If you’re considering ECommerce options in general, and especially WordPress ECommerce in particular, you may find yourself asking whether WooCommerce or Jigoshop is the best fit for your online storefront. Maybe these are the only two ECommerce solutions you’re considering, and just maybe you’re not even interested in reading a lengthy article comparing and contrasting and delving into the minutia of what are still two very similar options. If you’re merely looking for an anonymous opinion, or just the sort of person who likes to know the ending ahead of time, well, I’ll save the suspense:

Just Use WooCommerce.

If you want some detailed information on all major eCommerce plugins, read Sell with WP’s WordPress eCommerce Platforms Guide.

There, now that we have that out of the way, read on if you’re curious to hear my reasoning.

Update 6/25/2012 – Though I’ve done my best to update bits and pieces of this review since I originally wrote it, it really requires a fairly major overhaul to be brought fully up to date. Since first writing it, I’ve joined the WooCommerce developers community and released a number of extensions and worked on client projects.

I still stand by my original assessment and continue to use WooCommerce for my own projects and recommend it for clients, but both solutions have come a long way since I wrote the original article. I encourage you to take a look at both after reading through my review. Also see Dan Thornton of Jigoshop’s comment below, who was kind enough to stop by and offer a review of the review, which I have used to update and improve this article with.

My Goal

Despite my absolute-statement introduction, I want you to know that I think both WooCommerce and Jigoshop are great ECommerce options. I hope they are both successful, which I think will make both of them strive to be better than they would without one another. My goal is not to cover the morality of forking open source projects, or of hiring competitors engineers, which has already been covered well. My goal is to compare WooCommerce and Jigoshop on their current merits and maybe draw some conclusions about their future success. I want to apologize to either team if I get any features wrong, or misrepresent either in this article, I did my best to cover them fairly with all the information at my disposal.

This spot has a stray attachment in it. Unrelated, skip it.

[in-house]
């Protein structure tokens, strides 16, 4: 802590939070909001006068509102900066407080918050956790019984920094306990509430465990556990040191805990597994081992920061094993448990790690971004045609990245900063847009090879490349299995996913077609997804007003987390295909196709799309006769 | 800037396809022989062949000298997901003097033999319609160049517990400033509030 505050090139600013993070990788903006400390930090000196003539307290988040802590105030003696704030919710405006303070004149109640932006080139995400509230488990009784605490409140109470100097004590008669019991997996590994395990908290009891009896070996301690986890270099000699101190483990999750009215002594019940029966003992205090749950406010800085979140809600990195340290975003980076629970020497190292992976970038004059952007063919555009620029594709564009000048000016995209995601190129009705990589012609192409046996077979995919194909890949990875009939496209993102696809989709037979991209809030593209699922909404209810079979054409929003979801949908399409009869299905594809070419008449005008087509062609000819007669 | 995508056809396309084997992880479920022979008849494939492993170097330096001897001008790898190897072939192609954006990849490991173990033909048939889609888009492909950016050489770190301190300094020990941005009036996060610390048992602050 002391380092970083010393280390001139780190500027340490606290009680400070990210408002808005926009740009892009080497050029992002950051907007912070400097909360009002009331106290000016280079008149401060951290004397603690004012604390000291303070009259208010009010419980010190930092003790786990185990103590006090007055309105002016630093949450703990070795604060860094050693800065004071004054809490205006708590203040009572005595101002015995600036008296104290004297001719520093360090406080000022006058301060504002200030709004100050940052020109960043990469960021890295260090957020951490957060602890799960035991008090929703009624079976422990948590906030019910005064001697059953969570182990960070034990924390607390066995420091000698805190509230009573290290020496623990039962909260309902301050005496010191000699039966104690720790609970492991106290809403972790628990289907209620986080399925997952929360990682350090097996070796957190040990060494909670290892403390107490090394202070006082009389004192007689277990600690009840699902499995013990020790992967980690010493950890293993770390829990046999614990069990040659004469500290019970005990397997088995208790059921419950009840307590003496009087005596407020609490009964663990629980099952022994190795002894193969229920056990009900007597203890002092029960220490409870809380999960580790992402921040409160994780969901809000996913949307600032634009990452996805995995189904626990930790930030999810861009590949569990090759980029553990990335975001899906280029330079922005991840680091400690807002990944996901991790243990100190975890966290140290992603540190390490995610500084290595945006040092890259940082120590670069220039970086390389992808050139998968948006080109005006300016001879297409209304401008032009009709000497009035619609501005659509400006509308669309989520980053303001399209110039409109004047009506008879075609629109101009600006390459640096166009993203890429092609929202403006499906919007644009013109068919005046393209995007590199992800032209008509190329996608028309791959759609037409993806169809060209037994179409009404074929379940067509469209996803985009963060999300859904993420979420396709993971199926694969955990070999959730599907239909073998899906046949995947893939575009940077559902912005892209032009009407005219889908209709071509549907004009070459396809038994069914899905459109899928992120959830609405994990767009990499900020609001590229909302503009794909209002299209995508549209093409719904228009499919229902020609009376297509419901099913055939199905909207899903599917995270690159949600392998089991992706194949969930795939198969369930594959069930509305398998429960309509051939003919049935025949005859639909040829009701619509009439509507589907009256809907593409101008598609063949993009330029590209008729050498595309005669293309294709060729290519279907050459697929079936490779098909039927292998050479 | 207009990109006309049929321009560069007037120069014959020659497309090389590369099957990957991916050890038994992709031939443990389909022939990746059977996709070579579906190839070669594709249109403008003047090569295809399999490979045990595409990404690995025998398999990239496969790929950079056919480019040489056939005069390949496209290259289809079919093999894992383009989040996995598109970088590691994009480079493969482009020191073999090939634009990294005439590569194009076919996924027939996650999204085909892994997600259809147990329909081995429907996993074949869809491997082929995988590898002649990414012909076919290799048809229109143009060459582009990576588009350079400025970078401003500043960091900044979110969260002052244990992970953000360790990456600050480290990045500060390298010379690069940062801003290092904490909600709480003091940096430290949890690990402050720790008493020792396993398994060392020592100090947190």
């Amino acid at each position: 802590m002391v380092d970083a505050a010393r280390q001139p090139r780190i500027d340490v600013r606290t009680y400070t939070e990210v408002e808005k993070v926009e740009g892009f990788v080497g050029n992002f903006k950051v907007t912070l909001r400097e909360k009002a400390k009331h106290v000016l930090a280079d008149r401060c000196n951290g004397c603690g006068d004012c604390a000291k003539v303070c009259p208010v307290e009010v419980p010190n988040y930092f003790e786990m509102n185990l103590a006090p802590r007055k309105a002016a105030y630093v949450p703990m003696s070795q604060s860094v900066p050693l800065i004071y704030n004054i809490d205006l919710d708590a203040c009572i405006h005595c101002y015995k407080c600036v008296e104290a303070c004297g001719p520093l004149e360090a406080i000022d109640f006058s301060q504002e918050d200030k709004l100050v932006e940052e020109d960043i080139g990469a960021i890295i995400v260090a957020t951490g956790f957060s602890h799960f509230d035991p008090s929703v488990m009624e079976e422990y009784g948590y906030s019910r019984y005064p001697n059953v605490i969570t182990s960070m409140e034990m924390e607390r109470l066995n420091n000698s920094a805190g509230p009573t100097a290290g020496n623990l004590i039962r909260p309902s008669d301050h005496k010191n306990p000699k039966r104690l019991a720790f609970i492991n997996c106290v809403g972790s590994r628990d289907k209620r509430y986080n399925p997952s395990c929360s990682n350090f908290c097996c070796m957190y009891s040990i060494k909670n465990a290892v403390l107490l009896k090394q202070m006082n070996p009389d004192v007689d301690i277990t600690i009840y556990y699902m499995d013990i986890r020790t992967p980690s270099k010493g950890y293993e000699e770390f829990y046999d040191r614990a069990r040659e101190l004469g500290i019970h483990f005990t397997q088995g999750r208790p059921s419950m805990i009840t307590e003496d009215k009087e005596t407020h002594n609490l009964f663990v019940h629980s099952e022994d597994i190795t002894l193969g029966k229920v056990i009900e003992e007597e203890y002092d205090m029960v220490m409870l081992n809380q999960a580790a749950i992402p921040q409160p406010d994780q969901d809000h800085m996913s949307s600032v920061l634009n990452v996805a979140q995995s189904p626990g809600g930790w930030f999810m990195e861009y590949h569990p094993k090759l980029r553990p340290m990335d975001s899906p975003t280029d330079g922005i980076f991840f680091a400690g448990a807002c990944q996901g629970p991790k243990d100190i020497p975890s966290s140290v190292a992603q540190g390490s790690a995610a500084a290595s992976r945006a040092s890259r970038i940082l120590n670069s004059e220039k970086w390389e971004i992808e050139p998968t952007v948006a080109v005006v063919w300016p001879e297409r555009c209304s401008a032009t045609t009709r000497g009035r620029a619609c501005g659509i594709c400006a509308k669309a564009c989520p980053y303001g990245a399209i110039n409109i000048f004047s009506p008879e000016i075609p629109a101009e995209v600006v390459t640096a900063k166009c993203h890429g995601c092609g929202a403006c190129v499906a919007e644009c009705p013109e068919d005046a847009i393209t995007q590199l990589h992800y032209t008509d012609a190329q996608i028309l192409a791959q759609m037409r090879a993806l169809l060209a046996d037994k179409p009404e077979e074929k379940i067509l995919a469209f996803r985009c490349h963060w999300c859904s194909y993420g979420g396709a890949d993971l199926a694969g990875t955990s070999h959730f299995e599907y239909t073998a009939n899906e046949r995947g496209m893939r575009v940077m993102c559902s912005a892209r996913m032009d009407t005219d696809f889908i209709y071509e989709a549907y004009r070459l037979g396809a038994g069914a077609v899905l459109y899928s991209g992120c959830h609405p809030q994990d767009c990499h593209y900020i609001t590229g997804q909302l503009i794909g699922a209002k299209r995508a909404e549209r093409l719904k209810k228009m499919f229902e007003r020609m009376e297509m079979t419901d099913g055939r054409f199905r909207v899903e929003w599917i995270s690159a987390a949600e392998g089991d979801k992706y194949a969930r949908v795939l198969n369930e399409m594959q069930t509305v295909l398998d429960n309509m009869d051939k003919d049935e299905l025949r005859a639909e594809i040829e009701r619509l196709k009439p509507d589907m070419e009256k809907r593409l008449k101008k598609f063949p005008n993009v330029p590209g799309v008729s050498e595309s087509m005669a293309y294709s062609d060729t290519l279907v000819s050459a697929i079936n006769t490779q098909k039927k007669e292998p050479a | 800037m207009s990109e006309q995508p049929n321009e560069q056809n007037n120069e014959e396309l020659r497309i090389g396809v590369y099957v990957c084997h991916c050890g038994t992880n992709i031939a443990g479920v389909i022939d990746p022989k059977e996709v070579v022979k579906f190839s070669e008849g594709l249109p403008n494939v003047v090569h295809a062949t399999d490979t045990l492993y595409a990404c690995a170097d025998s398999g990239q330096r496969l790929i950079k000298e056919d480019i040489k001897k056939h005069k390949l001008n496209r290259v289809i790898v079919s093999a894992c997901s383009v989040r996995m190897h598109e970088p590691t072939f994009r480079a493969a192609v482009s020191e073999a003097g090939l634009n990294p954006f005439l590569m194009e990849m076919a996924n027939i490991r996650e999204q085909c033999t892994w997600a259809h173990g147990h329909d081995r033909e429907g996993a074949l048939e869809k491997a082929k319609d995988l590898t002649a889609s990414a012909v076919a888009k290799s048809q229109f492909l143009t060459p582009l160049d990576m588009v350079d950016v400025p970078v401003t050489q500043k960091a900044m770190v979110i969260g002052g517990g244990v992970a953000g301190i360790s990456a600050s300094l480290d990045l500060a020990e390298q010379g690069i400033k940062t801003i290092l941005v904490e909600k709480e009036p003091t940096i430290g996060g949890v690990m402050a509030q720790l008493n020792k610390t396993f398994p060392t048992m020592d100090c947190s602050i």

Finally, the requisite disclaimer: I use WooCommerce for foxrunsoftware.net (now skyverge.com), so I’m bound to be biased, though I did my best to stay balanced. Indeed before launching this site I first successfully implemented it in Jigoshop, before trying WooCommerce and settling on them. Also, while this site does participate in the WooThemes affiliate program, and despite our conservative affiliate programs policy no affiliate links appear within this article in order to maintain an even higher standard for this piece.

Table of Contents

I know that this article is way longer than it should be. Way, way longer, but I felt it was necessary to fully examine the differences and similarities between Jigoshop and WooCommerce. I justify the length by giving the answer at the start of the article, and by providing the following table of contents so that you can skip to a particular part that interests you, if you prefer:

Feature Set

The feature set is largely similar between Jigoshop and WooCommerce; not surprising considering the lineage and the fact that Jigoshop’s original developer now works for Woo.

General Features

Both have largely similar dashboard widgets, though WooCommerce puts them in the main WordPress dashboard by default which I find more convenient and prefer over Jigoshop’s dedicated dashboard. When I log into my WordPress admin I like to see my ECommerce metrics front-and-center.